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What I learnt from joining some patient support groups for plantar fasciitis

Discussion in 'Biomechanics, Sports and Foot orthoses' started by Craig Payne, Oct 22, 2015.

  1. Stanley

    Stanley Well-Known Member

    Hi Dieter,
    The procedure you are alluding to was based on an Egyptian procedure. I remember the lectures about it in the early 1980's. They would make 7 drill holes. 6 in a circle with one in the middle. I know one Podiatrist that was sued for the fracture and there were rumors of several others (this was before the internet). Removal of the spur allows for drainage and there is no fracture risk. Additionally I remember a podiatrist that was sued for not helping the heel pain. When it was noted that the spur was still there, the defense attorney decided it was better to settle. Try convincing a jury that a heel spur does not need to be removed in a surgery to correct a "Heel Spur". You can change the name but a good attorney will ask if this was known as Heel Spur Syndrome.
     
  2. Dieter Fellner

    Dieter Fellner Well-Known Member

    Stanley,

    I'm sure you're right about the medico-legal implications. As I mentioned, the technique is now adapted - presumably fewer drill holes / less risk - but I'm speculating. As an aside though - bad defense attorney if he cannot provide the evidence about the significance of the spur. It's splattered all over the literature. Moreover, very few surgeons treating PF opt to excise the spur. I'd sack the attorney and sue him and get a better attorney with the money. Of course there's some irony in that I'm now less convinced the 'literature' is definitely and always correct about this assumption. There's also a neat MIS technique for heel spur excision.

    The doctor using the bone marrow decompression technique would likely argue he's treating bone marrow edema, as per MRI finding, and not the 'inconsequential' spur ... but I'm not a lawyer ....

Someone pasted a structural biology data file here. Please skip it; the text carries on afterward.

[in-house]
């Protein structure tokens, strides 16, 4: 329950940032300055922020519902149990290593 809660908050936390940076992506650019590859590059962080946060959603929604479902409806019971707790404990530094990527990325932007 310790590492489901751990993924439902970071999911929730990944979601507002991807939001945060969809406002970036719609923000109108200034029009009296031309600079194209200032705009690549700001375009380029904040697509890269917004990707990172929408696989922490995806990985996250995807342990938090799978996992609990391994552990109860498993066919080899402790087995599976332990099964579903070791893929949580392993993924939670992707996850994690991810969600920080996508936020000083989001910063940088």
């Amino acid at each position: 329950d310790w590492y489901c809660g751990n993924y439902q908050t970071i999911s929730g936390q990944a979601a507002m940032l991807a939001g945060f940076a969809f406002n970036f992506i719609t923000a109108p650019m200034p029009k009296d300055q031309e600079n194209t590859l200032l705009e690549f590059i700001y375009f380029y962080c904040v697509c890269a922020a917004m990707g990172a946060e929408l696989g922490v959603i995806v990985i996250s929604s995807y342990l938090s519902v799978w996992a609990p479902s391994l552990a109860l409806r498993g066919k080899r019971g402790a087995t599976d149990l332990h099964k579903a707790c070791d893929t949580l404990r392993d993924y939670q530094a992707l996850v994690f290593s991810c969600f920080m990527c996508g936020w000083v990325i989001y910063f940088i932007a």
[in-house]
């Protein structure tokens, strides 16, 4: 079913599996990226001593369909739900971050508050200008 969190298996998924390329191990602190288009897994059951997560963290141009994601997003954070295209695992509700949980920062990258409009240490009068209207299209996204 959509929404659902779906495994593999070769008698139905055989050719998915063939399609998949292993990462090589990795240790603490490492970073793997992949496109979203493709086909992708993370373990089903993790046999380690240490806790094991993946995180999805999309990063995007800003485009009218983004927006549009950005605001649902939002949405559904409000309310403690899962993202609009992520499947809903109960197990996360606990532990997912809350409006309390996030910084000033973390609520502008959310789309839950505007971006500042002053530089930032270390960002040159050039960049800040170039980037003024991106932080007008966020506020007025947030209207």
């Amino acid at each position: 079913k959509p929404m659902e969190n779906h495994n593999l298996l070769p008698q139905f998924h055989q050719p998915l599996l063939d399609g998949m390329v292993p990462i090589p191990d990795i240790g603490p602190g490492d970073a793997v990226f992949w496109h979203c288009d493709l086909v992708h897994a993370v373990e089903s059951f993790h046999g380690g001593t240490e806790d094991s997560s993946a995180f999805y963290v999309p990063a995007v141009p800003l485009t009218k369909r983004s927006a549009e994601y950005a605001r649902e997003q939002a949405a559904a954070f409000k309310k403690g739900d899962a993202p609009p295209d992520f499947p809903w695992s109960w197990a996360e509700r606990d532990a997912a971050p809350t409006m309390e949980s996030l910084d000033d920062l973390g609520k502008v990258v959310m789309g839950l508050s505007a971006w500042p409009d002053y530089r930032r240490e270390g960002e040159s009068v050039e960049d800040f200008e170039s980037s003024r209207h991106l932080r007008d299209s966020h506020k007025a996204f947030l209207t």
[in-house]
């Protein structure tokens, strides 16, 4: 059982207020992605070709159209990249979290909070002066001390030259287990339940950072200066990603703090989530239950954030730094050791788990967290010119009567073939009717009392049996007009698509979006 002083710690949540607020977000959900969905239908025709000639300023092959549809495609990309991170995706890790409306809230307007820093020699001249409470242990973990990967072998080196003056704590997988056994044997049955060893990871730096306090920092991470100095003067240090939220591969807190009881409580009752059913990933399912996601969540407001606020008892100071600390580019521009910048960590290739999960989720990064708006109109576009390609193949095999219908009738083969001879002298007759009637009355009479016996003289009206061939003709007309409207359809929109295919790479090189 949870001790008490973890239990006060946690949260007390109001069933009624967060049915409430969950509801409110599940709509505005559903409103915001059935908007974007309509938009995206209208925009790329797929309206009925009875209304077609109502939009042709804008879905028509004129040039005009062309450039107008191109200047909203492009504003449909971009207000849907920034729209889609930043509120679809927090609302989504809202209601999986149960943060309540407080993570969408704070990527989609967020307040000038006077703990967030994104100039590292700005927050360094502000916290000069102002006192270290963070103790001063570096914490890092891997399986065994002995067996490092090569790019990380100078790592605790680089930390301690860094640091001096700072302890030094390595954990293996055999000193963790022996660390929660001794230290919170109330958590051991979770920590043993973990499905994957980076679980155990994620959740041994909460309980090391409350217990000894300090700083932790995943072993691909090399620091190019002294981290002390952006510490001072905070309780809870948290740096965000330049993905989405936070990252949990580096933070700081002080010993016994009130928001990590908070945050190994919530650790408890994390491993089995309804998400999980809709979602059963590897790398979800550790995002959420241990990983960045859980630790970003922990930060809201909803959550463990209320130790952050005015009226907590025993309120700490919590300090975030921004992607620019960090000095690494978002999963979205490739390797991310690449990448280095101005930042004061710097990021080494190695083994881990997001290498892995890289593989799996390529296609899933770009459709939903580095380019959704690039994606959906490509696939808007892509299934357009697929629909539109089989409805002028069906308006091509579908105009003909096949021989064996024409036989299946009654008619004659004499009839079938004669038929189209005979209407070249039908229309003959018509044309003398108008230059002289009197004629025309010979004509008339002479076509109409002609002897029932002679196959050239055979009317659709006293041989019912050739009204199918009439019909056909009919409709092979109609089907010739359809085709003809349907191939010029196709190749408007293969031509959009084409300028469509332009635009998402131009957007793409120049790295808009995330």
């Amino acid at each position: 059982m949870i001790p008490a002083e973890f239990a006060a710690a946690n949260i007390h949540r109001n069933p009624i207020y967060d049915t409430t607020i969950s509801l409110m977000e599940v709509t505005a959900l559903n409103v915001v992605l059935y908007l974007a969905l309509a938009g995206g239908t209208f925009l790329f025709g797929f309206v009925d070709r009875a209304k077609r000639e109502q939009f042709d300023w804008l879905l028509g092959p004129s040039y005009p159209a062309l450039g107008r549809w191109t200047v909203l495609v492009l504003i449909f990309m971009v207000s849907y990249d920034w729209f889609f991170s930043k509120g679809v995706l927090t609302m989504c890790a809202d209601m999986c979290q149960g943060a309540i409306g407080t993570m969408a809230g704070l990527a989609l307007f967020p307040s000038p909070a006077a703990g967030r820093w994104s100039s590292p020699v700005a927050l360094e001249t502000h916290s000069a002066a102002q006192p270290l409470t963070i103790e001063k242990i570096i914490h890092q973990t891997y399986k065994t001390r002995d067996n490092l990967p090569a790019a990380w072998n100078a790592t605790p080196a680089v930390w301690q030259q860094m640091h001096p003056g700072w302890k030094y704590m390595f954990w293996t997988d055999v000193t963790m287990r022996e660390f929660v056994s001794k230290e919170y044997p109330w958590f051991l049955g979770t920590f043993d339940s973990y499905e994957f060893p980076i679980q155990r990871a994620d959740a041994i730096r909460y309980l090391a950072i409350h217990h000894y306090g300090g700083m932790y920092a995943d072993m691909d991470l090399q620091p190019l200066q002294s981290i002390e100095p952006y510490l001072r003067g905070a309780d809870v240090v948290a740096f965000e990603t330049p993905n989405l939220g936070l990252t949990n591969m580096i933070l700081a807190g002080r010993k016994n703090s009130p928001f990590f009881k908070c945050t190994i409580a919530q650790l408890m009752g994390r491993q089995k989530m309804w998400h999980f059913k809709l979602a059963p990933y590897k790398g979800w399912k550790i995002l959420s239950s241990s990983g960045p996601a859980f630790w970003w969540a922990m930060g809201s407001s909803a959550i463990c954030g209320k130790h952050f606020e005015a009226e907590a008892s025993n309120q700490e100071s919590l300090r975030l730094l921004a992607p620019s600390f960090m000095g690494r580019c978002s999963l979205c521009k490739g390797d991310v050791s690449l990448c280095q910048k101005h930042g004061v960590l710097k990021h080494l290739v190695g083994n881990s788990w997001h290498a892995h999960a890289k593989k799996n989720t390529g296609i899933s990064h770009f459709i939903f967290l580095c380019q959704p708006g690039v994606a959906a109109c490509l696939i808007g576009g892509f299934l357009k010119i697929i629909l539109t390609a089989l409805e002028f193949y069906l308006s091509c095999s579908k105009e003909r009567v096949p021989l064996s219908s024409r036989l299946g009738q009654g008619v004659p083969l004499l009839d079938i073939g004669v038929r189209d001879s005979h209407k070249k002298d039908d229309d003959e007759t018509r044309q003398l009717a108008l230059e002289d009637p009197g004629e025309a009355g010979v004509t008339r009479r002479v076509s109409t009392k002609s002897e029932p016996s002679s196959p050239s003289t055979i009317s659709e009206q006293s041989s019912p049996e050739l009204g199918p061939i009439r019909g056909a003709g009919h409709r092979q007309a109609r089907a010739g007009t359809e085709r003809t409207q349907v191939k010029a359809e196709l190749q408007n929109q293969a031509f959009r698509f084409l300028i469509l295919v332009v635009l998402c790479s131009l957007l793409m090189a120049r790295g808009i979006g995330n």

3. Dieter Fellner

    Dieter Fellner Well-Known Member

  4. Stanley

    Stanley Well-Known Member

    Hi Dieter,

    Obviously you are not familiar with the US legal system. It is not podiatry arena where there are podiatrists discussing cutting edge studies and theories.

    Let me give you the scenario. You do a plantar fasciotomy for a painful heel. The patient is not better and goes to an attorney.
    He gets some "expert" who doesn't know anything but is only interested in winning for the plaintiff, as his reputation is dependent on it.
    He talks about heel spur syndrome and how the spur has to be removed when he is questioned.
    You go up on the stand and the plaintiff's attorney asks you:
    Have you read the literature on painful heels? You answer yes.
    What is heel spur syndrome? If you explain what it is, then he will say, "Is this the symptoms of the patient?" You have to say yes. If not, he will go point by point and it will be in your chart and you will be shown to be a liar.
    If you say it doesn't exist or the spur is not the reason for the pain, then he will have a book explaining it and have you read it. This makes you look even worse as you don't even know what is in the medical books. You will not have a chance to protest, at this time, but you will when your attorney has a chance to present his case.
    Your attorney presents his case with the best expert in the country. He talks about plantar fasciitis and the fact that heel spurs do not cause pain.
    The jurors are not all college educated and they look at things this way: There is lots of medical mumbo jumbo and one expert says one thing and the other says something else. The book talks about a heel spur that the juror saw on the x rays. The juror thinks that the spur is what is causing the pain because that is the only thing that showed on the x-ray. If the spur was not a problem, then why did the doctor take the x-ray unless it was just to make money? The spur was not taken out. The doctor must have screwed up.
     
  5. Dieter Fellner

    Dieter Fellner Well-Known Member

    Stanley,

    Yes .... and no. I have been in the US since 2009. My wife is a lawyer. Have I endured the legal system personally? No.

    Like I said before, I'm sure you're right about the medico-legal aspects. What follows is mostly horse play. What IS clear about the legal system is this: the more expensive the lawyer the better your chances. ;-)
     
  6. Dieter Fellner

    Dieter Fellner Well-Known Member

    Oh ya ... the omission might well be the failure to realize that not all cases of PF are responsive to mechanical measures. I send out those cases for MRI, when oftentime there is a substantial thickening of the proximal plantar fascia. In other words, now it's a plantar fasciosis more than fasciitis. Treatment has to be advanced.
     
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